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Tabloid Media Campaigns and Public Opinion: Quasi-Experimental Evidence on Euroscepticism in England

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  • Florian Foos, The London School of Economics and Political Science
  • ,
  • Daniel Bischof

Whether powerful media outlets have effects on public opinion has been at the heart of theoretical and empirical discussions about the media's role in political life. Yet, the effects of media campaigns are difficult to study because citizens self-select into media consumption. Using a quasi-experiment - the 30-year boycott of the most important Eurosceptic tabloid newspaper, The Sun, in Merseyside caused by the Hillsborough soccer disaster - we identify the effects of The Sun boycott on attitudes toward leaving the EU. Difference-in-differences designs using public opinion data spanning three decades, supplemented by referendum results, show that the boycott caused EU attitudes to become more positive in treated areas. This effect is driven by cohorts socialized under the boycott and by working-class voters who stopped reading The Sun. Our findings have implications for our understanding of public opinion, media influence, and ways to counter such influence in contemporary democracies.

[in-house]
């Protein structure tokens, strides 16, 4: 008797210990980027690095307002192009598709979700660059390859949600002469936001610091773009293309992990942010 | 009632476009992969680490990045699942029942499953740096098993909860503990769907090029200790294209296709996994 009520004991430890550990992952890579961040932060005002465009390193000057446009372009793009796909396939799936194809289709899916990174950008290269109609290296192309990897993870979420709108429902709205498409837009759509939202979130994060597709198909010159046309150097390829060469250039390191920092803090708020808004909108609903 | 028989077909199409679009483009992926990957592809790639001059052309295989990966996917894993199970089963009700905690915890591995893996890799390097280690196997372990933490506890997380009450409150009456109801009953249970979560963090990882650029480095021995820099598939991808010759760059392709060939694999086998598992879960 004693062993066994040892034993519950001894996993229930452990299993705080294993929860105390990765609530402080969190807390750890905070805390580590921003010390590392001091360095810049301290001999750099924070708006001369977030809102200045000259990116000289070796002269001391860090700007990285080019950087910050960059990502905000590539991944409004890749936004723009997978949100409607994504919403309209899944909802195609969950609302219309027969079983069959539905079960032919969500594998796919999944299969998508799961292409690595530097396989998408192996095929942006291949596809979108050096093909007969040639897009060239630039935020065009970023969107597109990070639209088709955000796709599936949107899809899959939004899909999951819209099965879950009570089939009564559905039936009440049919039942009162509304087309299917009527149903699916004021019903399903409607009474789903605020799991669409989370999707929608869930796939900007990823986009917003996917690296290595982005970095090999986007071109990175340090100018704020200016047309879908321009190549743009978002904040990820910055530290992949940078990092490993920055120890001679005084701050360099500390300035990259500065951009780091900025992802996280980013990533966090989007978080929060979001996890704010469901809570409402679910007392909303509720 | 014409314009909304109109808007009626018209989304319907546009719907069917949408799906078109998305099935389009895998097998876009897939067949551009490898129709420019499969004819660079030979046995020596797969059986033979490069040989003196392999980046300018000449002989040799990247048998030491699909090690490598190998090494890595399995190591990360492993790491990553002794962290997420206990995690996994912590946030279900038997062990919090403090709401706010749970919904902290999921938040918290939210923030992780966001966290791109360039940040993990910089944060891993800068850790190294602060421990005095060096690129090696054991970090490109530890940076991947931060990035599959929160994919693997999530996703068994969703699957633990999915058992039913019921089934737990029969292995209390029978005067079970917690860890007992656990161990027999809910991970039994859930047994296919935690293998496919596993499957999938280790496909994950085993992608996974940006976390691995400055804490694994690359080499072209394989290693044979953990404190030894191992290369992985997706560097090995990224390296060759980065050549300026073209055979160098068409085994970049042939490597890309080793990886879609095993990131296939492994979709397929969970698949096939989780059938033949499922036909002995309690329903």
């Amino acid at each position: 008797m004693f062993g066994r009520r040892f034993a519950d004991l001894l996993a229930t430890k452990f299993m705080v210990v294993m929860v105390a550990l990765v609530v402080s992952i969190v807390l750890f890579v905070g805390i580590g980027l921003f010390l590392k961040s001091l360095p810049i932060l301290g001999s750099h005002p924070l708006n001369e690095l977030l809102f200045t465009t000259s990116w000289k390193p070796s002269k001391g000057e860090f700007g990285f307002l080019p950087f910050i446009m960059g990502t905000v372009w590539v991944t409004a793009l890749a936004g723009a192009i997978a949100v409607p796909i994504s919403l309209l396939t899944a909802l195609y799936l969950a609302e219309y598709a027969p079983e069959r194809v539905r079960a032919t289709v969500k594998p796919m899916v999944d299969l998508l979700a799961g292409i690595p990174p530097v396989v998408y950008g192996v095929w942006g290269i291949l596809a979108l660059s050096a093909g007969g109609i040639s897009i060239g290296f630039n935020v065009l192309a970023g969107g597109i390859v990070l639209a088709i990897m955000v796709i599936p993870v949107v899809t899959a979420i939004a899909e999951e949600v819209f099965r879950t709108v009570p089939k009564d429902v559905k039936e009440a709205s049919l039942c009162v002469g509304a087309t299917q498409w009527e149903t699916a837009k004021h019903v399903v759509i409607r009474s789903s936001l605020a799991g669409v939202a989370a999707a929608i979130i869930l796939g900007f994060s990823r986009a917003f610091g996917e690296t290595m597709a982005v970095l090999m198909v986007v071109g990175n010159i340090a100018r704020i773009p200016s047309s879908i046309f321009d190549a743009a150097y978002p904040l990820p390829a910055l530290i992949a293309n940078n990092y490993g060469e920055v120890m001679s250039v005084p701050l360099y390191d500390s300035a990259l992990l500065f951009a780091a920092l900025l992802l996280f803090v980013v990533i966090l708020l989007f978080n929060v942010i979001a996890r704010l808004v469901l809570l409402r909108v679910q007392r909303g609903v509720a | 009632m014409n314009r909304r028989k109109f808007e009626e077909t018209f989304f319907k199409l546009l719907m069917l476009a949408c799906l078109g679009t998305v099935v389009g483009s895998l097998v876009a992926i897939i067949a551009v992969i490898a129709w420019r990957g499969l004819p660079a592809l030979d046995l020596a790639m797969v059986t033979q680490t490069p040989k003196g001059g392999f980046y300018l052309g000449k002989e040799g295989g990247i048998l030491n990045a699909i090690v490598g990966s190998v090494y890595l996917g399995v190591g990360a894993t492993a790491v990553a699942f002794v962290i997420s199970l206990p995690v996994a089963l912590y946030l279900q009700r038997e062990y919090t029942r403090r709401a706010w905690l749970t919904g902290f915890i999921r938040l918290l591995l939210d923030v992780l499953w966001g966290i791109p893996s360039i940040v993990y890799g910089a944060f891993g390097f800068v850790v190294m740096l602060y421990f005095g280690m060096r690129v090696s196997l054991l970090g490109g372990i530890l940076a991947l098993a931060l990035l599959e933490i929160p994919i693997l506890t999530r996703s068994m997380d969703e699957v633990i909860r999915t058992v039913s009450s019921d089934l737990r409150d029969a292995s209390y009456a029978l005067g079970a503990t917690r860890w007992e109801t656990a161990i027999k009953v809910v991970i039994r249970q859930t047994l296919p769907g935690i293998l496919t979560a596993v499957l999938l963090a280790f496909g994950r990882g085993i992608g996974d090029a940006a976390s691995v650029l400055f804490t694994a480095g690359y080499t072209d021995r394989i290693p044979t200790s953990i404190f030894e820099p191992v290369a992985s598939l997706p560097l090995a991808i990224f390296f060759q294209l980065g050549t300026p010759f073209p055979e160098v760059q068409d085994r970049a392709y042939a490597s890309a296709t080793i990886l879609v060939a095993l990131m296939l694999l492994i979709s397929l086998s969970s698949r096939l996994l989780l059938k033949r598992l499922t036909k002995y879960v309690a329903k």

TidsskriftAmerican Political Science Review
Sider (fra-til)19-37
Antal sider19
StatusUdgivet - feb. 2022

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